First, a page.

This is in addition to the two princes, a princess and three members of his own Dlamini clan he appointed to the House of Assembly earlier this month (October 2013).
King Mswati, who rules Swaziland as sub-Saharan Africa’s last absolute monarch, chooses 20 of the 30 members of the Swazi Senate. The other 10 are elected by members of the House of Assembly. None are elected by the people.
The king also appoints 10 members of the 65-strong House of Assembly. The others are selected by the people. Political parties are banned from taking part in the election.
The appointment of his family to the Senate and the House strengthen the king’s control over what happens in the Swaziland Parliament. It is widely acknowledged outside of Swaziland that the parliament has no real powers and will not do anything that displeases the king.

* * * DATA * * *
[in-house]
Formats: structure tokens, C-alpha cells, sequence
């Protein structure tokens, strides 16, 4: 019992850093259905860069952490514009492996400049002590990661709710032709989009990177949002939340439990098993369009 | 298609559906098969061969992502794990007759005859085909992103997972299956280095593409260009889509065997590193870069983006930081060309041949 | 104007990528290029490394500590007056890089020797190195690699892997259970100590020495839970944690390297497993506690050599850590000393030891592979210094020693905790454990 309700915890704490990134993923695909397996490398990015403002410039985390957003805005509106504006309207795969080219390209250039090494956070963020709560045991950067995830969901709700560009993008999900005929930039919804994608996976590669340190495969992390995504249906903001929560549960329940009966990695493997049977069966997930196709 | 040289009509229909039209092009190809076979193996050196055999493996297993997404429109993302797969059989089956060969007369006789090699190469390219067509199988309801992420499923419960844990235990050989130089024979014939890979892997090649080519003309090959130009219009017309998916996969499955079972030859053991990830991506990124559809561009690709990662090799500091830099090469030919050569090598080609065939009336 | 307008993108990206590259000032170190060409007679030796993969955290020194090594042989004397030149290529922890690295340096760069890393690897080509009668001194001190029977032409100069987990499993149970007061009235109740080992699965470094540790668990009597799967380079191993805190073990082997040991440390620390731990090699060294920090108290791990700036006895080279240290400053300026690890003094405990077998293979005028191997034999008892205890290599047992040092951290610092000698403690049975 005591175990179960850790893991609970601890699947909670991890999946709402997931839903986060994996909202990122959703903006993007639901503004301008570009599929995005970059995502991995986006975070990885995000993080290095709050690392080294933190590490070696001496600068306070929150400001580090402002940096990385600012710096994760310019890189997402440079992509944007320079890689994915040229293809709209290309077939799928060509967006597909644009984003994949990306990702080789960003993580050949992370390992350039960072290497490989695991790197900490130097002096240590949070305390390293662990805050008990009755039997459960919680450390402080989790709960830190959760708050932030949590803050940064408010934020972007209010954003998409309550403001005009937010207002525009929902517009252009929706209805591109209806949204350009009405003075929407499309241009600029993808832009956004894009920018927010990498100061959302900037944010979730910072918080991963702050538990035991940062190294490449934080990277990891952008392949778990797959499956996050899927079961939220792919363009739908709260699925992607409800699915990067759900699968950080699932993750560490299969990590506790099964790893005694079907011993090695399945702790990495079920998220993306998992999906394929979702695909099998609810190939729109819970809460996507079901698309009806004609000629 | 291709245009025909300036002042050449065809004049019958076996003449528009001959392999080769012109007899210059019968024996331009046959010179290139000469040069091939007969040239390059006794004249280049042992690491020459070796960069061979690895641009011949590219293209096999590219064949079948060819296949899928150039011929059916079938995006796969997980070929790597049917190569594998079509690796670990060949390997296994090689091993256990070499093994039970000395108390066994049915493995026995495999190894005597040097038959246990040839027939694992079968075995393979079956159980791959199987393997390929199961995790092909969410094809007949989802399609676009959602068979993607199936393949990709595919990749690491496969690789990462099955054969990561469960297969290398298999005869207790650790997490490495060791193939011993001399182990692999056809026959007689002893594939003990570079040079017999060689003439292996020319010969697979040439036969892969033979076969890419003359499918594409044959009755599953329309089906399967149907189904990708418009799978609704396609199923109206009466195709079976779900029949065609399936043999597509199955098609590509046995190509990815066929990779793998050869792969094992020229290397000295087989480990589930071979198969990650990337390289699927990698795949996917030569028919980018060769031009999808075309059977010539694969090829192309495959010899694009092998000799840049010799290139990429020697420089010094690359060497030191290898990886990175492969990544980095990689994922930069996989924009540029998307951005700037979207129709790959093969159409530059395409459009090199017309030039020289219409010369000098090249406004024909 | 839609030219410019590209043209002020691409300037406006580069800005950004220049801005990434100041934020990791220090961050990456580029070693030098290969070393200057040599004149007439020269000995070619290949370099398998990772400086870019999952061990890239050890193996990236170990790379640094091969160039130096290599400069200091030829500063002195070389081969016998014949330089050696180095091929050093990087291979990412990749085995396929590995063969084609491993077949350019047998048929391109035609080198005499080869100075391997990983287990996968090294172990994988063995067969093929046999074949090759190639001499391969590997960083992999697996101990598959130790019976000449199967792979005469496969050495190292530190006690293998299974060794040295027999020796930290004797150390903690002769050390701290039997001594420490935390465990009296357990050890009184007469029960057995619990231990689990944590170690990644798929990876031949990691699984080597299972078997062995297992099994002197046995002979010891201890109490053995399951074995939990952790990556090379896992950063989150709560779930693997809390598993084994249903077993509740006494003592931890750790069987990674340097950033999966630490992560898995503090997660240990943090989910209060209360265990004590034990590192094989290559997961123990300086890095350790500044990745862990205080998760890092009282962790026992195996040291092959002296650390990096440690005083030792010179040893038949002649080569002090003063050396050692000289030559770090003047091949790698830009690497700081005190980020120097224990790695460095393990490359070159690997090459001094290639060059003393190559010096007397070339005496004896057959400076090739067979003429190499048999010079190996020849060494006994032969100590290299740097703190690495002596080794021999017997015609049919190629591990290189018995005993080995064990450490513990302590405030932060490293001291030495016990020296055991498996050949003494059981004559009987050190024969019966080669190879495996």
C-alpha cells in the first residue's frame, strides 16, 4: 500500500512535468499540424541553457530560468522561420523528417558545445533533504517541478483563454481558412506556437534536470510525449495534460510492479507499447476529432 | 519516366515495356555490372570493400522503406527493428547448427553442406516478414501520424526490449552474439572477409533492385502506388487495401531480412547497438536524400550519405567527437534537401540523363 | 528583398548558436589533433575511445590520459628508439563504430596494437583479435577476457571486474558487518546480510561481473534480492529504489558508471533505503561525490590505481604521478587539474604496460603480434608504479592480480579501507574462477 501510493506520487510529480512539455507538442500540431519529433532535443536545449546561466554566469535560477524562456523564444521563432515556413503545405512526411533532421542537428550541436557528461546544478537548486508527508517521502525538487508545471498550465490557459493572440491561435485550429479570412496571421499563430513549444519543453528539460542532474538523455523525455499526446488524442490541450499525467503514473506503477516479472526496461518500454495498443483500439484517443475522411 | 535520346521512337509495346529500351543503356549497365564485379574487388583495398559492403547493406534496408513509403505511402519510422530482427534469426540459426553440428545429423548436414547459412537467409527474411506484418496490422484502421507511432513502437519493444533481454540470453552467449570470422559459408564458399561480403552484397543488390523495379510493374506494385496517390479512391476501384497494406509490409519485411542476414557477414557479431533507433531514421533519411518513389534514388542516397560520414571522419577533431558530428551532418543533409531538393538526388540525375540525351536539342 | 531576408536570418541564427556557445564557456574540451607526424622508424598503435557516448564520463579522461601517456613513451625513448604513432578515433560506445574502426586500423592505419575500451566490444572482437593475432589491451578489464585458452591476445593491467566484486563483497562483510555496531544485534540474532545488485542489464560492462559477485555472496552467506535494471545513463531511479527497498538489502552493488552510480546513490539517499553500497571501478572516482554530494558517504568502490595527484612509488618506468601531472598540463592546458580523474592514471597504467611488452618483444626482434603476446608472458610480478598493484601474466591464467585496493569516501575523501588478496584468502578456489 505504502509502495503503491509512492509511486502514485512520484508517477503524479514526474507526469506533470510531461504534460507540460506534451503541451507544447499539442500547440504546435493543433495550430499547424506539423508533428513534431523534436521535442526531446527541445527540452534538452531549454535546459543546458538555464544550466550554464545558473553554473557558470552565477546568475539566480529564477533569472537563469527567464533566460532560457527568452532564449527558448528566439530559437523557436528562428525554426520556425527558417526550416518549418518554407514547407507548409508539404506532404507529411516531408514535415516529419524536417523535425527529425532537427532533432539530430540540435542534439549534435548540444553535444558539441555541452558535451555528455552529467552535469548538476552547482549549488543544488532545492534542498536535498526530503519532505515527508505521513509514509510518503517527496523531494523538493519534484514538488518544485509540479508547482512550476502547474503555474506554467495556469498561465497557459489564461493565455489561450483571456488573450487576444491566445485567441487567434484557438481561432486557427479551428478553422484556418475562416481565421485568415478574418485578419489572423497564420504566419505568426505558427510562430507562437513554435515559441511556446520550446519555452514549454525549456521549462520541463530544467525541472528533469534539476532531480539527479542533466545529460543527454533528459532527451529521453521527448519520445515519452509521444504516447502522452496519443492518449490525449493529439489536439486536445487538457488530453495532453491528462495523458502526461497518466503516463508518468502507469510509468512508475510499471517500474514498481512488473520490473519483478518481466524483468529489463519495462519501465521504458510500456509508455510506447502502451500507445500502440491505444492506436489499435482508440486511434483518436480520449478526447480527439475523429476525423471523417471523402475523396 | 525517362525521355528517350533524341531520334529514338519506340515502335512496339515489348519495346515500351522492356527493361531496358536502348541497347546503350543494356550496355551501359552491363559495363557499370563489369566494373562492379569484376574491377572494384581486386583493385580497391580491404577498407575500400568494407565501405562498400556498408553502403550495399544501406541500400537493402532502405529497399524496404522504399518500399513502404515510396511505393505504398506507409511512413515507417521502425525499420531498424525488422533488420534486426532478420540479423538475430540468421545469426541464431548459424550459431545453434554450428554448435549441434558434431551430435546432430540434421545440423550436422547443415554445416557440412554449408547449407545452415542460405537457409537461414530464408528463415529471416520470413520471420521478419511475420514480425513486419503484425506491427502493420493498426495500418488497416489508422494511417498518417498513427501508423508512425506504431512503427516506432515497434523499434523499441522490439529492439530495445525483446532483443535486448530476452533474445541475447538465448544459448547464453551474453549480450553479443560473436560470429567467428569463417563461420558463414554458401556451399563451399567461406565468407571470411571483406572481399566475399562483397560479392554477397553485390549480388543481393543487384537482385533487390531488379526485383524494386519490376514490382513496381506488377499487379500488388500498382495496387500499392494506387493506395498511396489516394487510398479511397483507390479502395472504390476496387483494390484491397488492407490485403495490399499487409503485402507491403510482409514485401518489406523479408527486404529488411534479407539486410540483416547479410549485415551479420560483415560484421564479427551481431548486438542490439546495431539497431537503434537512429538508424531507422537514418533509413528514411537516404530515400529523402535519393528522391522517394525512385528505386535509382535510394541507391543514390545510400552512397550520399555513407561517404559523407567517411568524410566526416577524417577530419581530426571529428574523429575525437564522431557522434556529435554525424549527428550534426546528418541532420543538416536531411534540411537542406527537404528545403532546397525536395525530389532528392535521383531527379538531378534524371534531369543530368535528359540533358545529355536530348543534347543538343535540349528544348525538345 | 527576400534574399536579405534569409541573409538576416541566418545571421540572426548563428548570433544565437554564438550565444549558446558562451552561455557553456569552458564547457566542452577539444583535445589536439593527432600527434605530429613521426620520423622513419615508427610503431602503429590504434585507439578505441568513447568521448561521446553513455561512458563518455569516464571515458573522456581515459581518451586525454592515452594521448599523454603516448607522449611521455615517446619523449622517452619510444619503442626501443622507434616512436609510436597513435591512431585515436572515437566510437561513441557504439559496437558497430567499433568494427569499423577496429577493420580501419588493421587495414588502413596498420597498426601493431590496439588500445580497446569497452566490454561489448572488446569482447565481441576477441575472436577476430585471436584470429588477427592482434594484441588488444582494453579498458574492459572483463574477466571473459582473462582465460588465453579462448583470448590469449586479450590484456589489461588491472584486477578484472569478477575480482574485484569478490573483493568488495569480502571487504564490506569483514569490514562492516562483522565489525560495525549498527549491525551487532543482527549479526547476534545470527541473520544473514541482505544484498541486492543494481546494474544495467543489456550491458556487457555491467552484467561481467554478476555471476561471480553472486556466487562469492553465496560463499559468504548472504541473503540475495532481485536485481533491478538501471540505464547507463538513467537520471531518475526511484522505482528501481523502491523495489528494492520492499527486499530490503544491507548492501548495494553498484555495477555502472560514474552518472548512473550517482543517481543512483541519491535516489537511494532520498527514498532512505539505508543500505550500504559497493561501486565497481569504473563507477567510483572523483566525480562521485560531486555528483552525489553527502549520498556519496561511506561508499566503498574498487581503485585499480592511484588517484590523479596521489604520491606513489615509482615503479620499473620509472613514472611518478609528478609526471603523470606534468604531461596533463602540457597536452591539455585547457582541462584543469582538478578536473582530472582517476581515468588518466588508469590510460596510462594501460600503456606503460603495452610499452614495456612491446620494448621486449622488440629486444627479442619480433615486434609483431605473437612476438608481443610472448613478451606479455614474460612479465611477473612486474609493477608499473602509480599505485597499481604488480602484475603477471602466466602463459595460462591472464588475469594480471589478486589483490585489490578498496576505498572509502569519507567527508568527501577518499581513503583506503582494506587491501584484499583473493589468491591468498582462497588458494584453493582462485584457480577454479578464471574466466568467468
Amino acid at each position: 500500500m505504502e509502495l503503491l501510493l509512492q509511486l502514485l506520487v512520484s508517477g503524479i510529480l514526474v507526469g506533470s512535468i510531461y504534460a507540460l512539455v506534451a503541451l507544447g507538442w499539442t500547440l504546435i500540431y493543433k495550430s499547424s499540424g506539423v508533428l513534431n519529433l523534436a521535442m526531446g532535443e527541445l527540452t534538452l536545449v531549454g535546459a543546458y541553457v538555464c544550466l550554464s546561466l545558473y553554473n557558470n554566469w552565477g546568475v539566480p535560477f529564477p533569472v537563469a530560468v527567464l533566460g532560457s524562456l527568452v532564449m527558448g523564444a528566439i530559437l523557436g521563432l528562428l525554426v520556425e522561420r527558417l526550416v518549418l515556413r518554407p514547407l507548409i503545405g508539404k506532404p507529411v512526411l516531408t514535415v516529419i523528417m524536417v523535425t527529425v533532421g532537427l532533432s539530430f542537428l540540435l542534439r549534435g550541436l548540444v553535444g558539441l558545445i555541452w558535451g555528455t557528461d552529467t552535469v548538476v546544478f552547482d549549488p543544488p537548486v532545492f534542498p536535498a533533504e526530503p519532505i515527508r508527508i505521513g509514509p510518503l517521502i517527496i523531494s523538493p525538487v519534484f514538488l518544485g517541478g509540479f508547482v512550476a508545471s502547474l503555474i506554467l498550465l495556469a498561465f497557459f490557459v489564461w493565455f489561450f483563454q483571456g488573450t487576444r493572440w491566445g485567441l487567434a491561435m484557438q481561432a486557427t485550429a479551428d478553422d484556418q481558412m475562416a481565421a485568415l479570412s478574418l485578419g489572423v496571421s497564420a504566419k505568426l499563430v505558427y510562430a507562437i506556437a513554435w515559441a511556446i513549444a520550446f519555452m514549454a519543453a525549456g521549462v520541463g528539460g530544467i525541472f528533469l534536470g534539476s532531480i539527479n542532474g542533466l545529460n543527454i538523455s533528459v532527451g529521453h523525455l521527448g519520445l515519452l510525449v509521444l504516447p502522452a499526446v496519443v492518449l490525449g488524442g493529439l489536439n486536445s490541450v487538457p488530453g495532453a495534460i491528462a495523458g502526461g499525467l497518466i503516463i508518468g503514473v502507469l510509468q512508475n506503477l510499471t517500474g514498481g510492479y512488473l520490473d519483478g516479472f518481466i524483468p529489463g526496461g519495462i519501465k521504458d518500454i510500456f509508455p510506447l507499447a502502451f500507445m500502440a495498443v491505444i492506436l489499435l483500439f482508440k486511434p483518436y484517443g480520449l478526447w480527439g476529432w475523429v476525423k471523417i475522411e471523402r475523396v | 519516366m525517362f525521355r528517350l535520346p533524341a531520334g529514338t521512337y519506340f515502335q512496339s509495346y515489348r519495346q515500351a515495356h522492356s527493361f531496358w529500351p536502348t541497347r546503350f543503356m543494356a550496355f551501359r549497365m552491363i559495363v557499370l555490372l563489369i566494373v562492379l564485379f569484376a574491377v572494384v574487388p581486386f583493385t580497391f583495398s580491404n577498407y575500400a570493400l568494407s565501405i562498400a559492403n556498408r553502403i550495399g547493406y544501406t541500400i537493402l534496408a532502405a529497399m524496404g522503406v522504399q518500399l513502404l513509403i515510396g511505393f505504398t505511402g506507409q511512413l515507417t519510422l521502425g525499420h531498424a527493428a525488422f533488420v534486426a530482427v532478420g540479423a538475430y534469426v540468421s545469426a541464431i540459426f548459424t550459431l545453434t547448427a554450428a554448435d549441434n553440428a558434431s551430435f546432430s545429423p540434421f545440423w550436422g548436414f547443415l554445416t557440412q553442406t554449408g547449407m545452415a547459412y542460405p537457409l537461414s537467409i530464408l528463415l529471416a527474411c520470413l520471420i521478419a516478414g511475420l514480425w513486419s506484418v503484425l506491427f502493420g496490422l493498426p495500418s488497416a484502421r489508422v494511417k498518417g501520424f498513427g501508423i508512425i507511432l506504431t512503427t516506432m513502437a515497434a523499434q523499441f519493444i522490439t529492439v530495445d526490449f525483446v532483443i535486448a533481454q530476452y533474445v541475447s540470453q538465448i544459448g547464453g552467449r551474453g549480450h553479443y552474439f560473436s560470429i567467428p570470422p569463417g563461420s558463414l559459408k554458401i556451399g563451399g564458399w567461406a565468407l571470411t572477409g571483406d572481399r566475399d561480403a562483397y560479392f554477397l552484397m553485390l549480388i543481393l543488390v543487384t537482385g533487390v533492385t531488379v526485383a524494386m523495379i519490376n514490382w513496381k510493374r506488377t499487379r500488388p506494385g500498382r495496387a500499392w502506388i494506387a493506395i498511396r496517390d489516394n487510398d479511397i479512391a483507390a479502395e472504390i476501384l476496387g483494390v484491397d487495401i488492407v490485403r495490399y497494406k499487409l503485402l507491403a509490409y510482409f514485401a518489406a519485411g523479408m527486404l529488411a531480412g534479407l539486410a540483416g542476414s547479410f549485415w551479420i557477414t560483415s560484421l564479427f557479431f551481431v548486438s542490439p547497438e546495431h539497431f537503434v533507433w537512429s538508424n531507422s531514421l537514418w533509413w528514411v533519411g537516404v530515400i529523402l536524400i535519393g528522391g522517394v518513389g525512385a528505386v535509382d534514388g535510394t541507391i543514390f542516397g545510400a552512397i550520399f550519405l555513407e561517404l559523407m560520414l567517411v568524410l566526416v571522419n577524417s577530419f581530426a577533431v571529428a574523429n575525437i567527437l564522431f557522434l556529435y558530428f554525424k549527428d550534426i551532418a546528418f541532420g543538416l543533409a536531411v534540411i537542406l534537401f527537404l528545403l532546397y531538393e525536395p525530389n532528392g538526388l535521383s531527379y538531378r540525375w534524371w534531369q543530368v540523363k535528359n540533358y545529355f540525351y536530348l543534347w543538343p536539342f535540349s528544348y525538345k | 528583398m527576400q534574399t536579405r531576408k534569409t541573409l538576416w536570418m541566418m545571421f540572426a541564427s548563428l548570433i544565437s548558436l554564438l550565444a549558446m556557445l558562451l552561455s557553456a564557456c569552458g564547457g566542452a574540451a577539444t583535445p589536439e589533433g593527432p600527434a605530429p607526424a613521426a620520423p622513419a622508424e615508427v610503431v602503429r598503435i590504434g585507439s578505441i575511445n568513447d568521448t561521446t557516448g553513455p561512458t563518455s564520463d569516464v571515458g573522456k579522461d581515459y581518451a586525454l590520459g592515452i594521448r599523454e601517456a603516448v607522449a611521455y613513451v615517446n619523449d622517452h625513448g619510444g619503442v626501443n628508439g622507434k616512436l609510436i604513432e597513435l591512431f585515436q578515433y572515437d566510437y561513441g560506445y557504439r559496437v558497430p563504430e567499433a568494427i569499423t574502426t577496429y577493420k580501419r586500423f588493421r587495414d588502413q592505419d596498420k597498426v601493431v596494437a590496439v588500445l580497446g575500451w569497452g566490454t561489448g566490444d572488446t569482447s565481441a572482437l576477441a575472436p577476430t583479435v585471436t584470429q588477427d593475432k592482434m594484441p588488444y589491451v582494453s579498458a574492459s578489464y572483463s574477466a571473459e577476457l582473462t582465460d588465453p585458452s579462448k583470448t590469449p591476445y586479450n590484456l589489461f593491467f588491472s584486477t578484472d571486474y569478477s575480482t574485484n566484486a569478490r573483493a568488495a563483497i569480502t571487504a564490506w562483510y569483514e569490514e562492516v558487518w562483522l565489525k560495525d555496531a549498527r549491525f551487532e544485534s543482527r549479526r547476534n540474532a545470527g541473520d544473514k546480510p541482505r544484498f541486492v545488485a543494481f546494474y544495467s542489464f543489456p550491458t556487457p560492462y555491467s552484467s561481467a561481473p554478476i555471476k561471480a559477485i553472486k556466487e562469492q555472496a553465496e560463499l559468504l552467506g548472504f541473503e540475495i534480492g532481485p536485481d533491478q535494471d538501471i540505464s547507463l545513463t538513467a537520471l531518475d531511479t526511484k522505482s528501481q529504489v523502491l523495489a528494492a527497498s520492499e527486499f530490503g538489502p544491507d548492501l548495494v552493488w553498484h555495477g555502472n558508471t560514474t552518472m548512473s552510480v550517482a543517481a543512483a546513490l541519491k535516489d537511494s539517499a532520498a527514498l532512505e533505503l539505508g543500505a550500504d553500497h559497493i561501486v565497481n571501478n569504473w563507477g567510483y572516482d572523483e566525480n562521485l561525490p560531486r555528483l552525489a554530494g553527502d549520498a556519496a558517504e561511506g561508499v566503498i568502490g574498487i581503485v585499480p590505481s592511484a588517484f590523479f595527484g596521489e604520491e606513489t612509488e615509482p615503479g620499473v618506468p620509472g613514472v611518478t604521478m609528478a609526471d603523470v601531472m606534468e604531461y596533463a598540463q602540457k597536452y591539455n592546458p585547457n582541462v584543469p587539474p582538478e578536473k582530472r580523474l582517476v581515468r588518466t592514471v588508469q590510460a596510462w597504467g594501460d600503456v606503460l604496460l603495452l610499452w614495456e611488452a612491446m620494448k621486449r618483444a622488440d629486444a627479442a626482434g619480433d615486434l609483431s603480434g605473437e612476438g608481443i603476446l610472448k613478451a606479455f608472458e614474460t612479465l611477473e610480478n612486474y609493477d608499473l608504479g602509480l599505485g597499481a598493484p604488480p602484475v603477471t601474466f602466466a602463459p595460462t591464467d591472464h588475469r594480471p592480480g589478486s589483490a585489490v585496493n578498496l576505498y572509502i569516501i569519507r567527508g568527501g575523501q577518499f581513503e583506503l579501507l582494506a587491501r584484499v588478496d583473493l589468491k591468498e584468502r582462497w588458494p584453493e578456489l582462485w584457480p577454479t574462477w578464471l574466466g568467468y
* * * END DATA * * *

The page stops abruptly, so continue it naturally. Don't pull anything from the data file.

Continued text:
In addition to appointing six of his own family to the Senate, King Mswati also appointed four chiefs and one acting chief. In Swaziland chiefs are the personal representatives of the king in their local areas. They are seen as the eyes and ears of the king and often delegate his powers to themselves.
King Mswati also reappointed his staunch supporter Barnabas Dlamini to a third term in office as prime minister. Dlamini, a member of the king’s clan, was not elected to parliament.
KING APPOINTS HIS FAMILY TO PARLIAMENT
‘PM IS INCOMPETENT, UNTRUSTWORTHY, VAIN’